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Making The Case for Loose Leaf Tea over Bagged

This post was submitted by a reader named Dakota who wanted to share their thoughts about loose leaf tea, and some strong opinions about tea bags. We thought it might start a discussion, both with people who agree and disagree with certain points, so here it is!

One thing we want to point out is that there are many delightful brands of tea that are putting out excellent quality bagged teas and they don’t fall into the criticism of this post at all. 

It’s a curious thing that the good old English cuppa actually comes mainly from Kenya and Uganda. It’s another curious thing that we put up with sub-standard tea for the sake of convenience. I’m calling for change. Tea lovers, did you know that the leaves used in most tea bags are actually ‘dust and fannings’ from broken tea leaves? Tea fannings, by the way, refers to fragments of tea leaves.

Aren’t you horrified to learn that the mighty British Tea bag is essentially low-grade dust? I am.

Growing up, we always had leaf tea at home. I loved the special tin we stored it in and the special spoon that stayed in the tin. Waiting for the tea to brew was all part of the magic.

I’m not just being nostalgic. If you love a decent cuppa, it’s time to make tea leaves fashionable again. Let’s start with tea terms and grades, tea storage and finish with reasons why loose leaves are better than bags.

Tea terminology and grades

Tea is graded first and foremost by its leaf size, and also by the type of leaves included. While leaf size is an important quality factor it isn’t the only one. Climate, location and processing methods also denote the quality of a particular tea. Teas are mostly designated as OP (Orange Pekoe) or FOP (Flowery Orange Pekoe), which refer to the leaf size and the amount of tip in the tea.

See more about the grades of whole leaf tea here. I’m intrigued to try FTGFOP – Finest Tippy Golden Flowery Orange Pekoe leaves. Cool name! I’ll have a cup of that please. Whole leaf teas take longer to brew, but can be used for 2 or 3 infusions.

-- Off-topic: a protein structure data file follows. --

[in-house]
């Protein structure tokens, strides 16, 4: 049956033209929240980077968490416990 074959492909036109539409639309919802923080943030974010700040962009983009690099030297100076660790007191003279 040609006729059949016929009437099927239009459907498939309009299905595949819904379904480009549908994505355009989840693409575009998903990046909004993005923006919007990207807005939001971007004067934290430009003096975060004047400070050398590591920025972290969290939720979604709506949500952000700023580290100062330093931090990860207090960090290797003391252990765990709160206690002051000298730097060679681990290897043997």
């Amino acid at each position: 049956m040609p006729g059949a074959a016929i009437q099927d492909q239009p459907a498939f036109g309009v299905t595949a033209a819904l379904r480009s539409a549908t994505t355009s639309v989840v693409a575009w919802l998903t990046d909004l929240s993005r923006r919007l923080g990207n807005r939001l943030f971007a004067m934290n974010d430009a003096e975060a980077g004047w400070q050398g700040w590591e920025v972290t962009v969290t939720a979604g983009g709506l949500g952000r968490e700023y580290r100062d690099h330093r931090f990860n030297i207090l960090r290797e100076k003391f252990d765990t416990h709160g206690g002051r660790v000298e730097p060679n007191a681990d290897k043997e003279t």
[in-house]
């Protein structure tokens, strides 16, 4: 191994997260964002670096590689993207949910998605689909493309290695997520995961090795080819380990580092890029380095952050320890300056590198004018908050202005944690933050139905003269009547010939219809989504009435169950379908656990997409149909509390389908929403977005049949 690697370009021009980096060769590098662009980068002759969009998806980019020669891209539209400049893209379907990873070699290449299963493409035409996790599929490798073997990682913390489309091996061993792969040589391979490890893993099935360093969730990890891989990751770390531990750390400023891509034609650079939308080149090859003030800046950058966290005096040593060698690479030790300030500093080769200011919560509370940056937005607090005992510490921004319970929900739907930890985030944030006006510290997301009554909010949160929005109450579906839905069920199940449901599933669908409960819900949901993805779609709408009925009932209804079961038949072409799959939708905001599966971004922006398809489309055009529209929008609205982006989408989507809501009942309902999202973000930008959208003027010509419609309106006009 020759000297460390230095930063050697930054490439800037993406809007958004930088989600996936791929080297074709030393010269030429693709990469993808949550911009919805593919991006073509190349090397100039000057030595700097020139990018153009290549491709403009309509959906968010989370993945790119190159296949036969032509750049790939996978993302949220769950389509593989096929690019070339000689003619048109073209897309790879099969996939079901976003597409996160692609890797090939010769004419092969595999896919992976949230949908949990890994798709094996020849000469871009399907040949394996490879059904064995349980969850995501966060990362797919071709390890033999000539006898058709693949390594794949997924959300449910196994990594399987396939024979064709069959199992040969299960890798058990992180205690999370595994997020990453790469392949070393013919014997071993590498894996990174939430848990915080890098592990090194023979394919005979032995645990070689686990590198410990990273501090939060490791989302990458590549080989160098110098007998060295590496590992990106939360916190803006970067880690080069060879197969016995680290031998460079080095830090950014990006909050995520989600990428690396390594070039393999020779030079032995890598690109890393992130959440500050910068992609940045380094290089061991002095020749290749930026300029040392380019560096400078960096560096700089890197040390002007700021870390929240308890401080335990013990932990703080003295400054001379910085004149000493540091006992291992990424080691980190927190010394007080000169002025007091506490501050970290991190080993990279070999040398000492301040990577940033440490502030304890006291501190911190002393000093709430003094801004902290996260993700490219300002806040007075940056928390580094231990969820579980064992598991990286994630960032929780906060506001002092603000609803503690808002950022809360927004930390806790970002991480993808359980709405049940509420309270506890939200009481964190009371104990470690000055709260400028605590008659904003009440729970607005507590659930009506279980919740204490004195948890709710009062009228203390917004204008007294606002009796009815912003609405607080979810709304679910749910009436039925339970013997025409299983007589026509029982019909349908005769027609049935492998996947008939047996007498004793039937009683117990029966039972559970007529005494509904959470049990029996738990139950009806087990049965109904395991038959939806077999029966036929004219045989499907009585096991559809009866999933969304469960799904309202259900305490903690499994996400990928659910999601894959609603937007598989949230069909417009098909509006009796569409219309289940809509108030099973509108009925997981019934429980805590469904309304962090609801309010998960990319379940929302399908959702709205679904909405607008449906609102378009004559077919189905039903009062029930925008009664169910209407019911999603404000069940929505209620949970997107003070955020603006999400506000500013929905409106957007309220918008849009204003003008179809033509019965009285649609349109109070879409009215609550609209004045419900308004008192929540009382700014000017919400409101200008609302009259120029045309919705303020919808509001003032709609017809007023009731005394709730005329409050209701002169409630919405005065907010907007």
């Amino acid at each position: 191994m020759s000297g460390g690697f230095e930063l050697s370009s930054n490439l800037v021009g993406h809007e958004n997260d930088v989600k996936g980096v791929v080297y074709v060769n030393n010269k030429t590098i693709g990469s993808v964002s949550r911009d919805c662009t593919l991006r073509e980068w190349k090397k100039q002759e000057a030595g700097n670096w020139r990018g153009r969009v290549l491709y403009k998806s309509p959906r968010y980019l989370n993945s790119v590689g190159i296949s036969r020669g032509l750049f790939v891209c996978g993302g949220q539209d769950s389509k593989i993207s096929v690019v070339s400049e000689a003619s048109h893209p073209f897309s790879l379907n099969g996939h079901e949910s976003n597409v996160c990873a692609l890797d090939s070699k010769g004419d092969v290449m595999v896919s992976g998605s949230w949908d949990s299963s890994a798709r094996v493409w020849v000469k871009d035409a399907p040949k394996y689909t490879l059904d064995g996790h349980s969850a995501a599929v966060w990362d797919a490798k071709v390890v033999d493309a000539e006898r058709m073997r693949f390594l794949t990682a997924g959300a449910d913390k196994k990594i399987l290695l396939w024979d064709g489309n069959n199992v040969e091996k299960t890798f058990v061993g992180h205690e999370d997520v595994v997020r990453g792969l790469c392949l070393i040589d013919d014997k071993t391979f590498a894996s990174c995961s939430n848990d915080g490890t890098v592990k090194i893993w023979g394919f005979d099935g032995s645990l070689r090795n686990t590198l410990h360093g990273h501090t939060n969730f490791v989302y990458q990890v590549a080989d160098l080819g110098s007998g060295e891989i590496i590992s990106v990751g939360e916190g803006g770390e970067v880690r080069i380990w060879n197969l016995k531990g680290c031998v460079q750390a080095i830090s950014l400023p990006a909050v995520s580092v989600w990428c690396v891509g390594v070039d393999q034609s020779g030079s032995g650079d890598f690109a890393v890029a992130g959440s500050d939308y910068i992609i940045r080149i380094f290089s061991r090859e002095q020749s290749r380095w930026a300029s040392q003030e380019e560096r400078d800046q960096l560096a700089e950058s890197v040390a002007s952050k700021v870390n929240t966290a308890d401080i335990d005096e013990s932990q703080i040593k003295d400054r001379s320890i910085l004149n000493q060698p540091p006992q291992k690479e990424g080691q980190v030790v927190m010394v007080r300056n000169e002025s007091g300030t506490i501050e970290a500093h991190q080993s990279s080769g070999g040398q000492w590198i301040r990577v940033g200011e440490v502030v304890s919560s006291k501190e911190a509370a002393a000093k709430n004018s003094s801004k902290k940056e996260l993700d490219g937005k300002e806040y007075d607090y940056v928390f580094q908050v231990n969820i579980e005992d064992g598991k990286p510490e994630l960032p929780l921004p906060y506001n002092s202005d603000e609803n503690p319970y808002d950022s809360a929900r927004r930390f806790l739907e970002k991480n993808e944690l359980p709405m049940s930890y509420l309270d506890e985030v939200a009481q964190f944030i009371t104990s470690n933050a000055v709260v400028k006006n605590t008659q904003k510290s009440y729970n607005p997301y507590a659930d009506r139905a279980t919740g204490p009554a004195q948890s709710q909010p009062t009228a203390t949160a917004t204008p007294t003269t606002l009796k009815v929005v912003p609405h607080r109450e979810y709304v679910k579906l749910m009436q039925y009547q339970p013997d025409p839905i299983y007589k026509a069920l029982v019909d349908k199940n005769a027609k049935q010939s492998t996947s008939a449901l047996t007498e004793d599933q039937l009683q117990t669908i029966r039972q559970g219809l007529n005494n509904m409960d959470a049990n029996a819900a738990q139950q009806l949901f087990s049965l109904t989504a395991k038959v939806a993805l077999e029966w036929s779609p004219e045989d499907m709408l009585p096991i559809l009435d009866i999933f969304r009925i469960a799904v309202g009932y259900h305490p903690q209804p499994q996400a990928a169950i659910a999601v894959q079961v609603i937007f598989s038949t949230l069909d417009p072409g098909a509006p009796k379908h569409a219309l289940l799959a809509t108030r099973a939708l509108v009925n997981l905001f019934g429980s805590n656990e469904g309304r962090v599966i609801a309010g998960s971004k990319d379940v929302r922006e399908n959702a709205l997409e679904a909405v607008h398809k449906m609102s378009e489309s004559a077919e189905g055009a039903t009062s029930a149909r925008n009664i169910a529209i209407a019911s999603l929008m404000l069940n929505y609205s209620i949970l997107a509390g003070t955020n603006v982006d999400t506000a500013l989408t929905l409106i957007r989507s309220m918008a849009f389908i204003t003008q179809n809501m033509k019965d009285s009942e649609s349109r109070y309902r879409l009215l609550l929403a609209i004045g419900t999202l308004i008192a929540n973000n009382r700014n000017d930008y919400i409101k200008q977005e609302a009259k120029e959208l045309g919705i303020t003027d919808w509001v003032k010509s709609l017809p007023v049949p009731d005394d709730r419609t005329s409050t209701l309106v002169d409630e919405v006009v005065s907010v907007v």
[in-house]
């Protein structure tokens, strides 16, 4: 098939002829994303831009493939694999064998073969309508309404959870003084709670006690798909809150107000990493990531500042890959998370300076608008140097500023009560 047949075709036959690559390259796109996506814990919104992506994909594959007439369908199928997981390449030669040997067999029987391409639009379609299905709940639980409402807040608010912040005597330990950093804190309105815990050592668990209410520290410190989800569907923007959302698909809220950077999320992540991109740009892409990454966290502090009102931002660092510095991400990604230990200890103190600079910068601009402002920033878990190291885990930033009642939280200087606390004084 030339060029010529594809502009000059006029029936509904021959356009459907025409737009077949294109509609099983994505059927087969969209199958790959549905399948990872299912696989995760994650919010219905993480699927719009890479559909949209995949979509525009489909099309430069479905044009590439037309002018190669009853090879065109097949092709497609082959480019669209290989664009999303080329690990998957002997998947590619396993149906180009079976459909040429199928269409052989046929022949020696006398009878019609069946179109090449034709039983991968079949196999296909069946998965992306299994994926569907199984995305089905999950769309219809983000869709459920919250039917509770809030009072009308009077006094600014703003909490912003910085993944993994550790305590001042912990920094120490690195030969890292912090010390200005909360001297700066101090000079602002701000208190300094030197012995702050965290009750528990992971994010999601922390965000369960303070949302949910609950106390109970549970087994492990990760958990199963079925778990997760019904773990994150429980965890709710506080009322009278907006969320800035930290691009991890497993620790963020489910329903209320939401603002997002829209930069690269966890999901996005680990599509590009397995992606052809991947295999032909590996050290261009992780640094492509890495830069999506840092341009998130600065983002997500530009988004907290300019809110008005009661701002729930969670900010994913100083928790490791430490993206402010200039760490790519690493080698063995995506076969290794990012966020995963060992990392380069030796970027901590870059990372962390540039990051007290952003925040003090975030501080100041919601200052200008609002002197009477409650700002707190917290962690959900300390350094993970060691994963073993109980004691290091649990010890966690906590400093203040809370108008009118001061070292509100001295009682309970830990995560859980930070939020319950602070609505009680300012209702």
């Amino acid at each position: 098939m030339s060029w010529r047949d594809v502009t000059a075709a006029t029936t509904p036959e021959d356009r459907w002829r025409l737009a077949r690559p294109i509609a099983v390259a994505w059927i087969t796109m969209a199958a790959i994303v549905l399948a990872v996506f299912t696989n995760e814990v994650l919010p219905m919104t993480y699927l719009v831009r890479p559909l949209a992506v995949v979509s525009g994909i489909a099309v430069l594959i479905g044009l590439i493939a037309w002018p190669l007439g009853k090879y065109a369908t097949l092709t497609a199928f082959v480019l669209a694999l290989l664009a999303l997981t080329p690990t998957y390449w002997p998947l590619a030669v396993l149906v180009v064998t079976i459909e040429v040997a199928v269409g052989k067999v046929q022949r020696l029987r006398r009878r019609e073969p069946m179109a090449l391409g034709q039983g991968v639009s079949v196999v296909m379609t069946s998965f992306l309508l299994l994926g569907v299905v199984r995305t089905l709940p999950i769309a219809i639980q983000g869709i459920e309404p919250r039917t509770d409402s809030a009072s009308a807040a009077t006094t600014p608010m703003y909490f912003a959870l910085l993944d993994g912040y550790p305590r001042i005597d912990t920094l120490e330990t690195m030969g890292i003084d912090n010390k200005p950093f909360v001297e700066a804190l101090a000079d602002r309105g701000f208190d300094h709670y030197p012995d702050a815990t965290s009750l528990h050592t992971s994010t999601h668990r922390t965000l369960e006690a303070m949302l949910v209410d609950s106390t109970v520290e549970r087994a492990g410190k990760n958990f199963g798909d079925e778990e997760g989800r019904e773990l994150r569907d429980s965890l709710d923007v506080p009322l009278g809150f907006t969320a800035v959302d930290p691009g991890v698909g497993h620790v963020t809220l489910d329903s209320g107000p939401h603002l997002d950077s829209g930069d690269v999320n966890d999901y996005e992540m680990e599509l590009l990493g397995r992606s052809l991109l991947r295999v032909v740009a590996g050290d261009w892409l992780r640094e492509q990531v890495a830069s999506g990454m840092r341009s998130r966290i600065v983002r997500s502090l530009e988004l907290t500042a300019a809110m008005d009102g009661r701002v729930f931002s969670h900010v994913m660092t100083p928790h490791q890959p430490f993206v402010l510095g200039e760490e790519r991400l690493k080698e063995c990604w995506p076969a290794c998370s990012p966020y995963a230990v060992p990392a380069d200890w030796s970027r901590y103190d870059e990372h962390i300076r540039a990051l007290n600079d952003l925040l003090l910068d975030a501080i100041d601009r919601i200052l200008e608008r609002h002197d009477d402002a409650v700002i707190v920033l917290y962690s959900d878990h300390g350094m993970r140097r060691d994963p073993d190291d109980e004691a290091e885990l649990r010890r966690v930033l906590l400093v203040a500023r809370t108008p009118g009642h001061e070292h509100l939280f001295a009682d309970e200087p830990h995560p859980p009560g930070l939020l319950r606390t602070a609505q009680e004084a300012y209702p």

Broken leaf teas are teas made from broken leaves (obviously). Unlike fannings, the pieces are big enough to be recognisable as parts of the whole leaf. Fannings, as already mentioned, are fragments of leaves, and dust is, well, dust. Most of the tea sold in teabags is the lowest grade dust.

Tea storage

Air exposure is bad for tea. Storing tea in a jar or tin isn’t always the best idea as when the vessel is half full, the other half is air, and that means air will be damaging the quality of your tea. Storing tea in a bag inside a jar or tin is fine, because you can roll the top of the bag down and secure with a peg to minimise the tea’s exposure to air. Multiply bags with resealable plastic zippers (like these ones from The Bag Broker) are best.

Other factors that affect quality when it comes to storing tea are light, heat, moisture and odour. Don’t buy loose leaf tea from shops storing tea in glass or plastic containers. Definitely don’t store tea in the fridge, next to the oven or on a sunny window sill.

10 reasons why loose tea leaves are better than tea bags

  1. The tea in tea bags is low-grade dust
  2. Low-grade dust tea has lost its essential oils and aroma.
  3. Low-grade dust tea releases more tannins than whole leaf tea giving a more bitter brew
  4. Tea is restricted in tea bags; tea needs room to expand and release flavour
  5. The tea in tea bags is generally stale (the tea has often been sitting in a warehouse or on a shelf for a long time before you buy it)
  6. Some tea bags are bleached
  7. Loose leaf tea is better because it has a larger surface area to release flavour from
  8. Loose leaf tea has more antioxidants and health benefits
  9. You can have a nice tea pot with loose leaves
  10. You get to meditate while your tea brews

How to make the perfect cup of tea (with leaves)

  1. Place a heaped teaspoon of loose leaf tea into your infuser or one-cup pot. If using an infuser place in your cup or mug.
  2. Fill mug, cup or one-person pot with freshly boiled water. Always use filtered water in your kettle rather than water directly from tap.
  3. Leave to brew for desired time (at least 4 minutes for black tea).
  4. Remove infuser or pour from pot, add milk and sugar if desired, and enjoy.

So, there you have it. I’ll put the kettle on. It’s time for a proper, good old-fashioned brew.

Let us know what you thought of this format, would you like to see more submissions in the future? If you have some tea thoughts of your own that you’d like to share, whether they’re more opinionated, or with the aim of spreading knowledge, don’t hesitate to get in touch with us! 

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